When it comes to country music, longevity and tradition is the key to success. Mo Pitney may be a newcomer to some, but he has gained respect for many music legends. The young singer songwriter has learned the ropes of the industry while playing alongside his family. He and his wife recently celebrated with the birth of their daughter. His debut album, “Behind This Guitar,” has garnered attention by those that yearn for traditional country music.
Mo Pitney will be headlining the WFKY Froggy Field Party in Eminence, Kentucky, on Saturday, August 12, 2017. He will be joined by Erin Enderlin, Dillon Carmichael, as well as a local singer-songwriter stage hosted by Jamie Tingle. For more information on the concert, be sure to check out www.froggykycountry.com.
Mo Pitney recently sat down and talked with Kentucky Country Music on his recent success and maintaining his faith in this ever changing world.
Kentucky Country Music: Being on Country Family Reunion, Larry’s Country Diner, and the Merle Haggard Tribute Special on RFD-TV, how did you choose the songs that you sang?
Mo Pitney: They ended up sending over a big list of songs on both the shows (Country Family Reunion and Merle Haggard Tribute) that would fit well for the day. I was able to pick out my favorites especially the Merle Haggard one, “Farmer’s Daughter.” That’s by far my favorite Merle Haggard song. It’s the sentiment of a father’s love for his daughter in that kind of humble farm like country way. It has always really moved me and I was always thankful that I got to sing that song.
You got the chance to meet Merle’s sons at the tribute. Have you and any of them got together to write or perform after the RFD-TV special?
MP: I haven’t and I got to meet all of them in passing. I met Ben (Haggard) a couple of times and then the other two, I met them only on the show. I look forward to talking more with them and hanging out. I just have to see how that all plays out. I don’t ever want to force anything like that.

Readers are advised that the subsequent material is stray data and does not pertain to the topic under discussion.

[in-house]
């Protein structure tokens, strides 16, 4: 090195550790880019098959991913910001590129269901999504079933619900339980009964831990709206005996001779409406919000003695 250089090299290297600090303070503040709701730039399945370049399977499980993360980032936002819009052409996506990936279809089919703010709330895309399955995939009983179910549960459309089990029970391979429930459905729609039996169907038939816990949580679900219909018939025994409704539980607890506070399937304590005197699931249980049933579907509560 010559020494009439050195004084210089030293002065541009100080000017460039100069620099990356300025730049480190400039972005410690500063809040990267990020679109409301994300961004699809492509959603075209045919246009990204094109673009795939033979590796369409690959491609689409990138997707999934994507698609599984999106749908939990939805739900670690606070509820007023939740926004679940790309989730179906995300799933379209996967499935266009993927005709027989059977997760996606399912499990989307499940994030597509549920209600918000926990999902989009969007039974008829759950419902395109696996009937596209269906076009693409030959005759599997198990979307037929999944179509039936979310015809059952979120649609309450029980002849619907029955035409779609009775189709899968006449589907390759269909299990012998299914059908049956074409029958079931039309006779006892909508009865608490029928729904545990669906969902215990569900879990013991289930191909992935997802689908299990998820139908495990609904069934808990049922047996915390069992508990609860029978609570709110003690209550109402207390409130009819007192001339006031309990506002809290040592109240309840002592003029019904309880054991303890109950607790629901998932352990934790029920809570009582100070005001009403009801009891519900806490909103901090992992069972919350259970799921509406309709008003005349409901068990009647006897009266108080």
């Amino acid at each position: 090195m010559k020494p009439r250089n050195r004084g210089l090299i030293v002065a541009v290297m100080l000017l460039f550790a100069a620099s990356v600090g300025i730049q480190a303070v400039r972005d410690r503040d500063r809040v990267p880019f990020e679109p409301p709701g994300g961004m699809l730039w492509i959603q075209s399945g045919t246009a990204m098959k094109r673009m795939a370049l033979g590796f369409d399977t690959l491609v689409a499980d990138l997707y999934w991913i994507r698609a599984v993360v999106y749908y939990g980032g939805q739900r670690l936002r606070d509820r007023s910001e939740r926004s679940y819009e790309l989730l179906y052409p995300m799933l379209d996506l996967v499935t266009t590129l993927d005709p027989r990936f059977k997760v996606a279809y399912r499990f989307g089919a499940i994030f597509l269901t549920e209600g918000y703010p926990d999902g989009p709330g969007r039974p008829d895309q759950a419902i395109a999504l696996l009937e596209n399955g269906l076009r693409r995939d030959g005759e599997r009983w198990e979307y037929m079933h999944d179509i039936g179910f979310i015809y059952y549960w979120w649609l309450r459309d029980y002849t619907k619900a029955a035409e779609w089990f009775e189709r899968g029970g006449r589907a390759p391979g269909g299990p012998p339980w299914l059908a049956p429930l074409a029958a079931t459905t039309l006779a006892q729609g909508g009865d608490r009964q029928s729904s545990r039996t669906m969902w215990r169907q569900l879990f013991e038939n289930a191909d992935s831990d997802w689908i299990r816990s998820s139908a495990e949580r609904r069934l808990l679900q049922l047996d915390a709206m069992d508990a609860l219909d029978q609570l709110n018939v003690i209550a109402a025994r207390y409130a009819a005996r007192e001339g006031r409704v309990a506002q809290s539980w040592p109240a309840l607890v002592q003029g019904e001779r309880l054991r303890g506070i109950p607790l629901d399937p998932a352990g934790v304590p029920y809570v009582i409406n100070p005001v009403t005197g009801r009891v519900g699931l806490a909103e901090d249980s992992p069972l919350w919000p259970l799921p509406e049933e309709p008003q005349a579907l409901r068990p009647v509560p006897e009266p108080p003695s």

With the song, “Country,” you were able to connect with country music legend Bill Anderson. He’s been on those RFD-tv shows as well with you. How did you initially connect with Bill Anderson?
MP: I was on Curb Record, and still am. Bobby Tomberlin is a writer at Curb. When I first started to hang out at the writer’s meetings, I met Bobby. We hit it off right away and he actually told me a couple of days after I met, “hey I’m writing with Bill Anderson next week if you want to come and sit in with us.” So the first time Bill and I got to meet was the day we were writing together. That is actually the day we wrote “Country.” That’s a pretty cool story.
Did you ever expect the fan response that you got from that song?
MP: Even as things kind of started growing on the charts, saying up until now, sometimes we worry how to bridge the gap between an older audience and a younger audience. That seems, since I moved to Nashville, to be the struggle. It’s happened in its own organic way. It’s been a slow climb and learning a little bit of how to make music and how to touch on a wide spectrum of topics that can make a broader audience happy, but still be myself. It’s been a little interesting dynamic, but we’re more than pleased with how it’s responding. People are responding to it and I’m a little blown away by it all.
One thing that has struck out with you, and even with artists such as Josh Turner, you are not afraid to speak about your faith. You are not afraid to speak out about your way of living, your music, and family. How have you been able to balance your music career, family, and your faith?